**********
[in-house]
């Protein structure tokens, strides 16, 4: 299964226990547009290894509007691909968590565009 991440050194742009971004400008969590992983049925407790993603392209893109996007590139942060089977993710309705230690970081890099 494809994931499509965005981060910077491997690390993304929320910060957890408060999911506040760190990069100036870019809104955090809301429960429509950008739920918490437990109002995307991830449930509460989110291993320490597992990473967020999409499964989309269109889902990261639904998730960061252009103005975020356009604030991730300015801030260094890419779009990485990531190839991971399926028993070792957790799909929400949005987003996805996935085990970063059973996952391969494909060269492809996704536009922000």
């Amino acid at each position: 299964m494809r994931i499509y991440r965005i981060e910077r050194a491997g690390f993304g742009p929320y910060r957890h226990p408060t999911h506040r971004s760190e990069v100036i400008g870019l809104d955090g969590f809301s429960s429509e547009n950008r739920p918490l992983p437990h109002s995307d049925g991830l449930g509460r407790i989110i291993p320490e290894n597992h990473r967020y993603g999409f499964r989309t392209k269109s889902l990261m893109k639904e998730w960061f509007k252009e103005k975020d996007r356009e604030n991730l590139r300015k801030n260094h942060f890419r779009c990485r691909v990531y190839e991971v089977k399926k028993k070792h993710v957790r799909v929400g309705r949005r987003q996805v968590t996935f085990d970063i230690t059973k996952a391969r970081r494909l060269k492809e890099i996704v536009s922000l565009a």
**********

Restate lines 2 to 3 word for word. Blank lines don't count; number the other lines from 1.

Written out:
């Protein structure tokens, strides 16, 4: 299964226990547009290894509007691909968590565009 991440050194742009971004400008969590992983049925407790993603392209893109996007590139942060089977993710309705230690970081890099 494809994931499509965005981060910077491997690390993304929320910060957890408060999911506040760190990069100036870019809104955090809301429960429509950008739920918490437990109002995307991830449930509460989110291993320490597992990473967020999409499964989309269109889902990261639904998730960061252009103005975020356009604030991730300015801030260094890419779009990485990531190839991971399926028993070792957790799909929400949005987003996805996935085990970063059973996952391969494909060269492809996704536009922000």
């Amino acid at each position: 299964m494809r994931i499509y991440r965005i981060e910077r050194a491997g690390f993304g742009p929320y910060r957890h226990p408060t999911h506040r971004s760190e990069v100036i400008g870019l809104d955090g969590f809301s429960s429509e547009n950008r739920p918490l992983p437990h109002s995307d049925g991830l449930g509460r407790i989110i291993p320490e290894n597992h990473r967020y993603g999409f499964r989309t392209k269109s889902l990261m893109k639904e998730w960061f509007k252009e103005k975020d996007r356009e604030n991730l590139r300015k801030n260094h942060f890419r779009c990485r691909v990531y190839e991971v089977k399926k028993k070792h993710v957790r799909v929400g309705r949005r987003q996805v968590t996935f085990d970063i230690t059973k996952a391969r970081r494909l060269k492809e890099i996704v536009s922000l565009a």